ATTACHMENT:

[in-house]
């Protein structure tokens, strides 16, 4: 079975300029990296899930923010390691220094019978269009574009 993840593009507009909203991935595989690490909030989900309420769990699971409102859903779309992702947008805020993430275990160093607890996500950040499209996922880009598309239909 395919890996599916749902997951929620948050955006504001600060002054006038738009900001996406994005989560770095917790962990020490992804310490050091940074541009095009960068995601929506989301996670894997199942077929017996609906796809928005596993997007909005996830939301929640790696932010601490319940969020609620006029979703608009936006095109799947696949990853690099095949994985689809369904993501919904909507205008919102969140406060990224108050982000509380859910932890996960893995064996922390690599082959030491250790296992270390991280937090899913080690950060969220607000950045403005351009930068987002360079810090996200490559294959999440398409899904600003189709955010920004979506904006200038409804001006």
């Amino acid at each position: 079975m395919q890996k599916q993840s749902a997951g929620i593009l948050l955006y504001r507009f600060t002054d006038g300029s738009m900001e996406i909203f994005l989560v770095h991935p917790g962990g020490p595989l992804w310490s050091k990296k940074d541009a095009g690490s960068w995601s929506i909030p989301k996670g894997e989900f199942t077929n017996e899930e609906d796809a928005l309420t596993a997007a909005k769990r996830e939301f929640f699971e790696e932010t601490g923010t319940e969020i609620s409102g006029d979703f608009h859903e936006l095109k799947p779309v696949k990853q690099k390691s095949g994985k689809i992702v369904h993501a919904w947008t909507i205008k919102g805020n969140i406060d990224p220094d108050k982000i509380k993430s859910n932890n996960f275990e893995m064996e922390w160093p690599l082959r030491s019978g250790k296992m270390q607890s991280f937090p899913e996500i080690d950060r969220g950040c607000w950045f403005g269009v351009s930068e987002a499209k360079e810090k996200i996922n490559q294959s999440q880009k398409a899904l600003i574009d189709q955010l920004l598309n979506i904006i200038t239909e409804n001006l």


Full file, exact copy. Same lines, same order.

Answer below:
[in-house]
């Protein structure tokens, strides 16, 4: 079975300029990296899930923010390691220094019978269009574009 993840593009507009909203991935595989690490909030989900309420769990699971409102859903779309992702947008805020993430275990160093607890996500950040499209996922880009598309239909 395919890996599916749902997951929620948050955006504001600060002054006038738009900001996406994005989560770095917790962990020490992804310490050091940074541009095009960068995601929506989301996670894997199942077929017996609906796809928005596993997007909005996830939301929640790696932010601490319940969020609620006029979703608009936006095109799947696949990853690099095949994985689809369904993501919904909507205008919102969140406060990224108050982000509380859910932890996960893995064996922390690599082959030491250790296992270390991280937090899913080690950060969220607000950045403005351009930068987002360079810090996200490559294959999440398409899904600003189709955010920004979506904006200038409804001006």
């Amino acid at each position: 079975m395919q890996k599916q993840s749902a997951g929620i593009l948050l955006y504001r507009f600060t002054d006038g300029s738009m900001e996406i909203f994005l989560v770095h991935p917790g962990g020490p595989l992804w310490s050091k990296k940074d541009a095009g690490s960068w995601s929506i909030p989301k996670g894997e989900f199942t077929n017996e899930e609906d796809a928005l309420t596993a997007a909005k769990r996830e939301f929640f699971e790696e932010t601490g923010t319940e969020i609620s409102g006029d979703f608009h859903e936006l095109k799947p779309v696949k990853q690099k390691s095949g994985k689809i992702v369904h993501a919904w947008t909507i205008k919102g805020n969140i406060d990224p220094d108050k982000i509380k993430s859910n932890n996960f275990e893995m064996e922390w160093p690599l082959r030491s019978g250790k296992m270390q607890s991280f937090p899913e996500i080690d950060r969220g950040c607000w950045f403005g269009v351009s930068e987002a499209k360079e810090k996200i996922n490559q294959s999440q880009k398409a899904l600003i574009d189709q955010l920004l598309n979506i904006i200038t239909e409804n001006l």